The Salt Lake City School District recently announced it will be adding electric school buses to its fleet, thanks to two grants from the Utah Department of Environmental Quality. This is good news — it’s clear the district is committed to making school transportation a healthier experience for students and parents. Consider, though, that the combination of propane school buses and electric models will lead to the common goal of cleaner air and better financials for Salt Lake City and state schools.
Wayne Reese, transportation and logistics administrator for the Cache County and Logan City school districts, pulls no punches when it comes to his favorite benefit of his 12 propane school buses, with two more on the way this summer.
“So far, we haven’t paid more than $1 per gallon for propane. We buy it in bulk,” Reese said. “We put in an 18,000-gallon tank and we’re spending less than half the cost of diesel fuel per gallon.”
But that’s only the half of it. Reese said his districts, too, received a grant from the Utah Environmental Quality to help purchase its propane buses, “and the local governments have appreciated what we’ve done to help clear the air.”
There are over 22,000 propane school buses on American roads transporting over 1.3 million kids to school each day in almost 1,000 school districts. There are about 80 propane buses operating in 11 districts in Utah, including Reese’s and the 11 the Iron County School District has been operating since 2015. The benefits those buses provide to communities across the state and the nation are myriad.
Emissions: Although electric school buses don’t produce tailpipe vehicle emissions, propane school buses are as clean, if not cleaner, when you factor in the emissions from electric power plants. According to the U.S. Energy Information Administration, 27% of energy generation comes from coal and 63% from nonrenewable sources. According to a West Virginia University study released in 2019, propane school buses reduce nitrogen oxides by at least 95%. In real-world applications of stop-and-go bus driving, diesel emissions are 34 times higher than with propane.
Cost: A propane school bus costs three to four times less than an electric school bus. The simple math means that Utah can achieve three to four times the removal of older, dirtier diesel buses. Those cost savings can go back into the classroom. According to the World LP Gas Association’s 2018 report, “The Role of LPG in Shaping The Energy Transition,” if all the nation’s diesel school buses were converted to clean-operating propane, U.S. school districts could hire more than 23,000 teachers with the fuel and maintenance savings.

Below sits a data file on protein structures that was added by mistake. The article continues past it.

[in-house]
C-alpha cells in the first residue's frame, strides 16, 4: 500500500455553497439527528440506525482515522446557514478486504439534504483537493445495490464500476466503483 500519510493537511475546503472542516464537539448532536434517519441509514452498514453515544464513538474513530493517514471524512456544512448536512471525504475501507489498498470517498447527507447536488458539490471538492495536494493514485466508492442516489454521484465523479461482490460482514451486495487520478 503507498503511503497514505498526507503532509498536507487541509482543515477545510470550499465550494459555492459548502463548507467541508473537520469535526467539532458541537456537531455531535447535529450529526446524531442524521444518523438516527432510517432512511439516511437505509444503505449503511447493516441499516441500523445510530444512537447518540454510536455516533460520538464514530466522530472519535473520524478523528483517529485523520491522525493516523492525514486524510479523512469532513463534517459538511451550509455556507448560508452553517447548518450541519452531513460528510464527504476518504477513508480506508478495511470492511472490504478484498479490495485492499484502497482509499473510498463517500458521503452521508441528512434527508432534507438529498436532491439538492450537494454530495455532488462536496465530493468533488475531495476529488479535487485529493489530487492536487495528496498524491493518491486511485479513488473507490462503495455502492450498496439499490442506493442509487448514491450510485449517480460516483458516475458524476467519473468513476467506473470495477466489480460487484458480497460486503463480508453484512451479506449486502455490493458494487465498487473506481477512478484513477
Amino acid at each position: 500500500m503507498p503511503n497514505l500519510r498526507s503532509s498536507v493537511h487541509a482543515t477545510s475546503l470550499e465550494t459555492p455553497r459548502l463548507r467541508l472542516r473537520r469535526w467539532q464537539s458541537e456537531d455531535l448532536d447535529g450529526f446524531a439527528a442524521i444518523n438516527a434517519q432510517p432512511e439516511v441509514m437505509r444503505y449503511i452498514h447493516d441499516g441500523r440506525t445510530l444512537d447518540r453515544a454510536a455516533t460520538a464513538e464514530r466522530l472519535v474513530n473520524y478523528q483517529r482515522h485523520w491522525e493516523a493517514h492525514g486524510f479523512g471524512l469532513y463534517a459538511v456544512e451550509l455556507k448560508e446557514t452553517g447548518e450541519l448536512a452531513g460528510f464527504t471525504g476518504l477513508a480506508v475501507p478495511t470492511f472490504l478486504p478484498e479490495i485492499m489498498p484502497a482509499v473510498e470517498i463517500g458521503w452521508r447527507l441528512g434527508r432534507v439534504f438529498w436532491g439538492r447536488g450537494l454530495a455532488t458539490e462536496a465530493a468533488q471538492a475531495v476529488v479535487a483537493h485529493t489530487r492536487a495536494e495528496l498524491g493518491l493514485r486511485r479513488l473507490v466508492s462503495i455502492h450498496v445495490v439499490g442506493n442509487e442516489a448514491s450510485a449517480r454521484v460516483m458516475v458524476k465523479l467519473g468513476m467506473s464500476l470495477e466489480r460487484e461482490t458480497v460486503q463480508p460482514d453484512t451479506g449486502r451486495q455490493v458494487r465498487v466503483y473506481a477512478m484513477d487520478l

Range: With a range of up to 400 miles on a single fueling, propane buses provide the distance that school systems need to get through daily routes and after-school events. Compare that to electric buses, which are capable of a maximum of 120 miles on a single charge. Reese says his propane buses, which are used to transport students with disabilities, travel up to 150 miles per day.
Performance: Propane buses start up and operate reliably in all weather conditions, from the hottest days to as cold as minus 40 degrees. Since Utah is in a cold climate, Reese appreciates the fact that his propane buses heat up fast.
Fueling: A propane station costs much less than any other type of fueling station, including electric recharging. There are thousands of public stations throughout the nation, but for school districts and school bus contractors requiring onsite fueling, a local propane provider can install a propane station for little — often zero — cost with a fueling contract. Then there is the fact that fueling a propane bus takes minutes, and not hours, like the time it takes to recharge an electric bus.
Electric buses may be a viable option in the future for Utah. But today, domestically produced, readily available, clean propane is the healthiest and most cost-effective option for our schools, students, communities and taxpayers.
Tom Clark is executive director of the Rocky Mountain Propane Association, based in Ogden. Tucker Perkins is the president and CEO of the Propane Education & Research Council based in Washington, D.C.